Wednesday, May 2, 2012

Dairy farmers murdered and attacked in South Africa: summary, names, dates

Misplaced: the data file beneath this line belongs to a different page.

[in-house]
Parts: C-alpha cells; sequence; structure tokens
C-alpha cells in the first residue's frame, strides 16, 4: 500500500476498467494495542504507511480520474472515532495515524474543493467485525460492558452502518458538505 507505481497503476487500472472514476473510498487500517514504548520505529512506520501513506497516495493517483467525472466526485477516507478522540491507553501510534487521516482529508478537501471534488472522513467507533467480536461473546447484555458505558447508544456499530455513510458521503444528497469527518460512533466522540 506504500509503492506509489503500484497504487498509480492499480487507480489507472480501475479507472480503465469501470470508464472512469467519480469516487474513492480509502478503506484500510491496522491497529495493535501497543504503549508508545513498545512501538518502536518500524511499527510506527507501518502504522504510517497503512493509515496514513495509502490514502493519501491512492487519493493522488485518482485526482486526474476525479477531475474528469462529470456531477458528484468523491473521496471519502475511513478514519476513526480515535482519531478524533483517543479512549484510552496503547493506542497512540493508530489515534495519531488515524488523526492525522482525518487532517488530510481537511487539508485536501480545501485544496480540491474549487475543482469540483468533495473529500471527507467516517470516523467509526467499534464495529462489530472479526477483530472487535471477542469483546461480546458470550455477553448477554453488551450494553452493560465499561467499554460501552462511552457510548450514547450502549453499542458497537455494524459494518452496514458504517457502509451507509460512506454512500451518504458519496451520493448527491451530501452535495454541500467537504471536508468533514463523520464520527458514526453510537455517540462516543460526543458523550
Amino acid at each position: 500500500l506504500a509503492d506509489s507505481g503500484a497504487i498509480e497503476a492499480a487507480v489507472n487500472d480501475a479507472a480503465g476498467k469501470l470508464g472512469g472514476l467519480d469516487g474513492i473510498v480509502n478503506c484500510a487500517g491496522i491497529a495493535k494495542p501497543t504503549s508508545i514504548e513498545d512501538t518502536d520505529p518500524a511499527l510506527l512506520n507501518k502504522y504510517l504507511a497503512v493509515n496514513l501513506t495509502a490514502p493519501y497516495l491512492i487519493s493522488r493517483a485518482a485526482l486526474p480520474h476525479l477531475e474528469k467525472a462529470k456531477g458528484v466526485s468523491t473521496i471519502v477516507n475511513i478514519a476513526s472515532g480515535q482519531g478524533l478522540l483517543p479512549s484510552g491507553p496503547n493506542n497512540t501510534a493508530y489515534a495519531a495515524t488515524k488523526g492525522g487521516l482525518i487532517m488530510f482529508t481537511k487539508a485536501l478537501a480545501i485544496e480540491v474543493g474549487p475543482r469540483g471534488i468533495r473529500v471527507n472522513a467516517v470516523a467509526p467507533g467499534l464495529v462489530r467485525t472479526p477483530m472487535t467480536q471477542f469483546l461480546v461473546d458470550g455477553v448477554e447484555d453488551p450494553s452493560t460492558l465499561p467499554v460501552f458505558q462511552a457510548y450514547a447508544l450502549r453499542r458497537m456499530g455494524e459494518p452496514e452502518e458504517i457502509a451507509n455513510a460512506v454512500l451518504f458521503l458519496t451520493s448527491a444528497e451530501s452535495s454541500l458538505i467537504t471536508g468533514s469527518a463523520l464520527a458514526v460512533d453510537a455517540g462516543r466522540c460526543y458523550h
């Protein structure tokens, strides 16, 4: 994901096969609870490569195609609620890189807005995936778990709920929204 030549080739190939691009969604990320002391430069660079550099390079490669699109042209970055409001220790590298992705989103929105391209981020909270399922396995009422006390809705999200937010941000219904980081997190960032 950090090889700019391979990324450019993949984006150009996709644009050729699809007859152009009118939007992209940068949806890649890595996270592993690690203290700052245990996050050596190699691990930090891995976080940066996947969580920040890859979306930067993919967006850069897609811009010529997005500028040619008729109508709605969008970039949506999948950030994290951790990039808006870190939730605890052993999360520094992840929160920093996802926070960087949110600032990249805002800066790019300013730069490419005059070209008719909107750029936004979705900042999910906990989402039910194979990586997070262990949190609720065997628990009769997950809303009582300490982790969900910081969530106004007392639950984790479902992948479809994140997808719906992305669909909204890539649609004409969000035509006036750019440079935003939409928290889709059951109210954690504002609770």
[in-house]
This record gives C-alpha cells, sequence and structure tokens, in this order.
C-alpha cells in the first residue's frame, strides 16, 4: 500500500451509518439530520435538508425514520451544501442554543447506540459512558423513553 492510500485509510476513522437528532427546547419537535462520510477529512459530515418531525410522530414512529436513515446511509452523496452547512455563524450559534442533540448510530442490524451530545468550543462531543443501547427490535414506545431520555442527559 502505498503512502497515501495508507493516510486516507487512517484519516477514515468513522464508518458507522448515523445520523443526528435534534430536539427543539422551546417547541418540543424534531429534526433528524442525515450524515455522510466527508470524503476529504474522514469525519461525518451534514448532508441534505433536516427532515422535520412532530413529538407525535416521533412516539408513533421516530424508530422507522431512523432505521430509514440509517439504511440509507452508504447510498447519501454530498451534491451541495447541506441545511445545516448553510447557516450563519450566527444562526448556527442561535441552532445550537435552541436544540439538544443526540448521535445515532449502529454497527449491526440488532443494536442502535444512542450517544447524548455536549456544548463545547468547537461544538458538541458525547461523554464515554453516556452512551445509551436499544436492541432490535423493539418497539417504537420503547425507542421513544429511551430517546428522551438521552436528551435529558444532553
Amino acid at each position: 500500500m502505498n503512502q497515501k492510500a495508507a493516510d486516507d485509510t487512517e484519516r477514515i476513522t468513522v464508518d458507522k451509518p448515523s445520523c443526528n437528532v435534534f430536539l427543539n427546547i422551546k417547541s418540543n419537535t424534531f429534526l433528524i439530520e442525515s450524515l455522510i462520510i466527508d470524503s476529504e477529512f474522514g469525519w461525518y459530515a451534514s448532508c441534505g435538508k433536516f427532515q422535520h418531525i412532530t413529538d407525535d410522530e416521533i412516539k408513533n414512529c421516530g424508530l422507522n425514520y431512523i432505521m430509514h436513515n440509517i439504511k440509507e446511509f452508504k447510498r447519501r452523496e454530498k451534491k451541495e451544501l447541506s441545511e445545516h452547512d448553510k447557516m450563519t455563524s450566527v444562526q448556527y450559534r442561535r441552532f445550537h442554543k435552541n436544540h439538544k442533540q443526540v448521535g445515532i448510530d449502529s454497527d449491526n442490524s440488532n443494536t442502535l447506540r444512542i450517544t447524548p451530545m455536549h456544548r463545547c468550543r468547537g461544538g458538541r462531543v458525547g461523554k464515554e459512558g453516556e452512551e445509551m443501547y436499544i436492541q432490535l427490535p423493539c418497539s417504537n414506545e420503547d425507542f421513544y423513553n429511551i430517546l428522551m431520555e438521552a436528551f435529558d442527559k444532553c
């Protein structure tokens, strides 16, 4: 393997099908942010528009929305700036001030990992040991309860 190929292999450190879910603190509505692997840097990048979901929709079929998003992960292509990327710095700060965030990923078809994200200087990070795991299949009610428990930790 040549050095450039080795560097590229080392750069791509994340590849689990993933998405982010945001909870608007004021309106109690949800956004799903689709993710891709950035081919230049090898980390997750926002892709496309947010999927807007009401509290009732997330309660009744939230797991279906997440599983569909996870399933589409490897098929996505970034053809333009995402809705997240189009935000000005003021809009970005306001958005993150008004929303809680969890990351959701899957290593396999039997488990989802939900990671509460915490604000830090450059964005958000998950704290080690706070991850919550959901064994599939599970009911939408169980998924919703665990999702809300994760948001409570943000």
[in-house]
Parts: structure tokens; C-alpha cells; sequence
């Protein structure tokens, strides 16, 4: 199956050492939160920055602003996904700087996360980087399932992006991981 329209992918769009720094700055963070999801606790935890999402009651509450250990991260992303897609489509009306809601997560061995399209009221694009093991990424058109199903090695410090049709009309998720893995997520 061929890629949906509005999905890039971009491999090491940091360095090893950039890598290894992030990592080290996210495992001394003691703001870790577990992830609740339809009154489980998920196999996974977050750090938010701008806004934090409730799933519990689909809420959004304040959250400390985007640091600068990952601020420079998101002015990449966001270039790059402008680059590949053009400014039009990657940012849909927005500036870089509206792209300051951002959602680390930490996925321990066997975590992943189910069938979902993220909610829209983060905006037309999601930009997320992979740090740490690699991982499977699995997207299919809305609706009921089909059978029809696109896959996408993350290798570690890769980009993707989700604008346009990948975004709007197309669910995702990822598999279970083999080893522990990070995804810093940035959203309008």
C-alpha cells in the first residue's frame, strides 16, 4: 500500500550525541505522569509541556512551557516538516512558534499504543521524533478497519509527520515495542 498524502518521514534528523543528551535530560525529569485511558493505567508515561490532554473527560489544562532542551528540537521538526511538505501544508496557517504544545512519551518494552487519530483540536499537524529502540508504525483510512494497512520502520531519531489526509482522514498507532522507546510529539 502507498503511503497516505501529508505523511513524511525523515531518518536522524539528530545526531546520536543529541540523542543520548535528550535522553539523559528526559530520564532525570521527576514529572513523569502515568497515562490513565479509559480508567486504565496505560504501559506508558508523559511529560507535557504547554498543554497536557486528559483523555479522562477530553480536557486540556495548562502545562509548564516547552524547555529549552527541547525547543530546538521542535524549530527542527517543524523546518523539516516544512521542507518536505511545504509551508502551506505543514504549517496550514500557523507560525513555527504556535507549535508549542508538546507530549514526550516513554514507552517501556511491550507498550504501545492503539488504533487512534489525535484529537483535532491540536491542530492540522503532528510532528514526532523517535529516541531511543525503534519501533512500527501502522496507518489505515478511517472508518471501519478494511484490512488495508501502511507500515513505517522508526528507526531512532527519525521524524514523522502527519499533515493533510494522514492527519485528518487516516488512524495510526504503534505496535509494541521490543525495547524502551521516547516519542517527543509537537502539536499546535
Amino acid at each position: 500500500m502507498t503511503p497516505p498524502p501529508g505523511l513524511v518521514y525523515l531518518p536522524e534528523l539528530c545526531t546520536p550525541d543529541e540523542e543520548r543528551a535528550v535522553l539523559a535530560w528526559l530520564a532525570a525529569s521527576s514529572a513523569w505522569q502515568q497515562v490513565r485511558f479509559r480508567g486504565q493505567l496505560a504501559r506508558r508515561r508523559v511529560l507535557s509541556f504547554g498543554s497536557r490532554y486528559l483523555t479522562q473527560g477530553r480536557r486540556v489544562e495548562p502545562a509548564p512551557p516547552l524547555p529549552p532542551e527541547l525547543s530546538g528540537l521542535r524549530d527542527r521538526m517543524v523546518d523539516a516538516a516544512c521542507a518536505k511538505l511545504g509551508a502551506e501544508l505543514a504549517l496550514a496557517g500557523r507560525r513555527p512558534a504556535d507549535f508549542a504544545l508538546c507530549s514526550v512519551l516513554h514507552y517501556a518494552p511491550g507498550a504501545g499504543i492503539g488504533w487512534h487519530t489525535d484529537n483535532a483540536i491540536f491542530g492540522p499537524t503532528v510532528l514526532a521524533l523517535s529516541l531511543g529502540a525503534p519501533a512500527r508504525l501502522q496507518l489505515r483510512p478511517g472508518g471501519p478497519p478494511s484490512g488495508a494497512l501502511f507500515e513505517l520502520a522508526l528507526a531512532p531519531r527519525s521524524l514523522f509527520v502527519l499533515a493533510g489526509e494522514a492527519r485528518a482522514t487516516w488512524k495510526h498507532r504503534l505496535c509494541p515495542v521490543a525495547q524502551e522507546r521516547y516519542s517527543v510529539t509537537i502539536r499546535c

Description A great many commercial dairy farmers are being murdered, often execution-style, and attacked, terrorised, mutilated and their families endangered. In each of these attacks listed here, the suspects were black male gangs, organised, who targetted a specific homestead. Often, the wage-earner would be shot dead. Often before the attack, the farm dogs are poisoned. Police often find hiding places and other signs on or near the attacked farms that the white family's daily habits had been watched for days sometimes even weeks before the attack. Attacked are lists of cases recorded on this site. Other more detailed lists from earlier attacks than those listed here, can also be found on the websites of the Transvaal Agricultural Union NUMBER OF REMAINING COMMERCIAL DAIRY FARMERS IN SOUTH AFRICA SHOWS PROPORTIONALLY HIGH MURDER/ATTACK RATES AGAINST DAIRY FARMERS: By the end of 2011, there were only 2,686 commercial dairy farmers left in South Africa. The majority are Afrikaans/Dutch/German-speakers. --------------------- - In Dec 1997 South Africa had 7,077 commercial dairy farmers. - By January 2006, their numbers had dropped to 4.184 (41% reduction). - By November 2011, the number of commercial dairy farmers had dropped to a mere 2,686 at the start of 2011. From March to January 2011, a total of 646 of SA’s dairy farmers packed up within a ten month period. Koos Coetzee, chief economist of the Milk Producers’ Organisation, which represents around 85 per cent of dairy farmers, says prices now being paid to farmers are on average five per cent lower than a year ago. Koos Coetzee Milk Producers' Association MPO chief economist Dr Koos Coetzee Tel: 012 843 5600 Cell: 082 552 6932 MPO National chairperson Dèan Kleynhans Tel: 028 452 1769 Cell: 082 894 0413 ---- Ironically, despite the fact that the country 's own dairy farmers are in such dire straits, the World Dairy Summit is being held in Cape Town this year: at its International Convention Centre from 4 to 9 November 2012. More than 1,000 delegates are expected to attend, representing over 50 countries. Yet the FAO still reported in 2006 that the total production for the whole of South Africa during the year 2005 to 2006, was 2,053,110 litres of milk and consumption was 2,088,000 for the same period. The remaining dairy farmers are enlarging their herds to keep their businesses profitable: it is noteworthy that total milk production has remained relatively constant around 2 billion litre per annum since 1997 up to 2006, in spite of a decline in the number of commercial milk producers and an increase in the population, from 40.6 million in 1996 to an estimated 47.4 million in 2006 (Stats SA). Of all farming enterprises, dairy farming places the highest demand on advanced technology. Thus skilled and well trained workers are essential. Not only is an intimate knowledge of dairy cattle and their management necessary, but highly sophisticated equipment is used for milking as well as providing the milking cow with the kind of nutrition that will allow her to produce the optimum amount of quality milk. Furthermore, dairy farming is a business and without the relevant business skills, a commercial dairy enterprise is doomed. Apart from the high demand for skilled personnel, the fact that cows must be milked throughout the year twice a day, requires great dedication. Producer prices for milk (the amount of money the primary producer or farmer is paid for milk) was R1 per litre in 1996 (LACTODATA) to just under R2 per litre in 2006. On the other hand, the CONSUMER price for milk has increased from just over R3 per litre in 1996, to almost R5.50 per litre in 2006. DIFFICULTY OF DAIRY FARMING IN SOUTH AFRICA: more than 80% of South Africa is dry to semi-arid with an unreliable rainfall. This makes most of the country unsuited for intensive agricultural production systems like dairy farming. Due to the increasing difficulty of obtaining fodder for the winter-months in the highveld regions where no winter-grazing is available, the geographic distribution of milk production shows that there has been a movement of production from the central provinces to the coastal provinces (Lactodata). Thus milk production has declined in the highveld regions of Free State, Mpumalanga, Northwest and Gauteng, whereas production increased in the low-lying Eastern Cape, KwaZulu-Natal and Western Cape. The Western Cape province is currently the major milk producing area in the country. EMERGING FARMERS: There are almost daily articles in the media stating the need to include 'previously disadvantaged' black people into all enterprises. The MILK PRODUCERS ORGANISATION of SA has on a number of occasions taken steps to encourage emerging farmers to enter the dairy industry. This is a commendable sentiment, but there are a number of challenges that must be overcome: o Dairy farming requires big financial inputs. Emerging farmers must therefore have access to ready financial support. o Te ensure economic viability, starting on a small scale within the current economic environment, emerging farmers will no longer, as in the past, be able to start by milking 5 or 10 cows in the backyard. Already in the 1980’s it was stated that a dairy farm should include at least 85 cows to be profitable.

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